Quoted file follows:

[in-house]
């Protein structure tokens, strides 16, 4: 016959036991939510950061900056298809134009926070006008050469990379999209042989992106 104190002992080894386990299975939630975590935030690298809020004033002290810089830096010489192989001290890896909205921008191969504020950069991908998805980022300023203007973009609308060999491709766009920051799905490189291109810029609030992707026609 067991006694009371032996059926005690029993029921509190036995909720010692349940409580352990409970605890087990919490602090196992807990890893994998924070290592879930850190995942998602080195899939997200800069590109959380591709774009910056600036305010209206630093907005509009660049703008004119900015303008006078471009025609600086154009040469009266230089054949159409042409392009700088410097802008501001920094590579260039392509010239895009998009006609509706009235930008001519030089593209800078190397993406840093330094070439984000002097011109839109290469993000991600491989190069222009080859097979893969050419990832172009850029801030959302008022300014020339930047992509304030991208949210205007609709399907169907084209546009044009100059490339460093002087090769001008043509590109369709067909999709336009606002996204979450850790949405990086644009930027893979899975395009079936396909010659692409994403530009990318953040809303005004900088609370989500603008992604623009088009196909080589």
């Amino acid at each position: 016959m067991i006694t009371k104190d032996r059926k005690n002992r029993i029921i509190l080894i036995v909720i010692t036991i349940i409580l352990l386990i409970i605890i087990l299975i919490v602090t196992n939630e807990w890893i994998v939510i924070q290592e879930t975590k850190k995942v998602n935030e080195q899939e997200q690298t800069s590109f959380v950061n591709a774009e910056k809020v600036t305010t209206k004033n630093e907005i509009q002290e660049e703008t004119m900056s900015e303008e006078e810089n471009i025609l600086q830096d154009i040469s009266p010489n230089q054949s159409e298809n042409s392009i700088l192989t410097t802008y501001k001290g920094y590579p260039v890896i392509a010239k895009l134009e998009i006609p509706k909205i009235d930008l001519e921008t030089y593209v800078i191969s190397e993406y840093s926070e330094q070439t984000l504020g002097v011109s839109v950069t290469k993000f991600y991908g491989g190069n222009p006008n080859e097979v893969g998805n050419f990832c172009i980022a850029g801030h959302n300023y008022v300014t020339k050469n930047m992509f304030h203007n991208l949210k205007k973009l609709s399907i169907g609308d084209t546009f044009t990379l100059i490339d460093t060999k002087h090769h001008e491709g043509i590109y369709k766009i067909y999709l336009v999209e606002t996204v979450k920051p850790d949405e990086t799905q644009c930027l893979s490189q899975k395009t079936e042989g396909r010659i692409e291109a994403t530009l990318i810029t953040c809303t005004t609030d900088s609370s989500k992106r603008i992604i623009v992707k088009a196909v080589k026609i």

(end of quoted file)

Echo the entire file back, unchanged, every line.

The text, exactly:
[in-house]
């Protein structure tokens, strides 16, 4: 016959036991939510950061900056298809134009926070006008050469990379999209042989992106 104190002992080894386990299975939630975590935030690298809020004033002290810089830096010489192989001290890896909205921008191969504020950069991908998805980022300023203007973009609308060999491709766009920051799905490189291109810029609030992707026609 067991006694009371032996059926005690029993029921509190036995909720010692349940409580352990409970605890087990919490602090196992807990890893994998924070290592879930850190995942998602080195899939997200800069590109959380591709774009910056600036305010209206630093907005509009660049703008004119900015303008006078471009025609600086154009040469009266230089054949159409042409392009700088410097802008501001920094590579260039392509010239895009998009006609509706009235930008001519030089593209800078190397993406840093330094070439984000002097011109839109290469993000991600491989190069222009080859097979893969050419990832172009850029801030959302008022300014020339930047992509304030991208949210205007609709399907169907084209546009044009100059490339460093002087090769001008043509590109369709067909999709336009606002996204979450850790949405990086644009930027893979899975395009079936396909010659692409994403530009990318953040809303005004900088609370989500603008992604623009088009196909080589």
């Amino acid at each position: 016959m067991i006694t009371k104190d032996r059926k005690n002992r029993i029921i509190l080894i036995v909720i010692t036991i349940i409580l352990l386990i409970i605890i087990l299975i919490v602090t196992n939630e807990w890893i994998v939510i924070q290592e879930t975590k850190k995942v998602n935030e080195q899939e997200q690298t800069s590109f959380v950061n591709a774009e910056k809020v600036t305010t209206k004033n630093e907005i509009q002290e660049e703008t004119m900056s900015e303008e006078e810089n471009i025609l600086q830096d154009i040469s009266p010489n230089q054949s159409e298809n042409s392009i700088l192989t410097t802008y501001k001290g920094y590579p260039v890896i392509a010239k895009l134009e998009i006609p509706k909205i009235d930008l001519e921008t030089y593209v800078i191969s190397e993406y840093s926070e330094q070439t984000l504020g002097v011109s839109v950069t290469k993000f991600y991908g491989g190069n222009p006008n080859e097979v893969g998805n050419f990832c172009i980022a850029g801030h959302n300023y008022v300014t020339k050469n930047m992509f304030h203007n991208l949210k205007k973009l609709s399907i169907g609308d084209t546009f044009t990379l100059i490339d460093t060999k002087h090769h001008e491709g043509i590109y369709k766009i067909y999709l336009v999209e606002t996204v979450k920051p850790d949405e990086t799905q644009c930027l893979s490189q899975k395009t079936e042989g396909r010659i692409e291109a994403t530009l990318i810029t953040c809303t005004t609030d900088s609370s989500k992106r603008i992604i623009v992707k088009a196909v080589k026609i």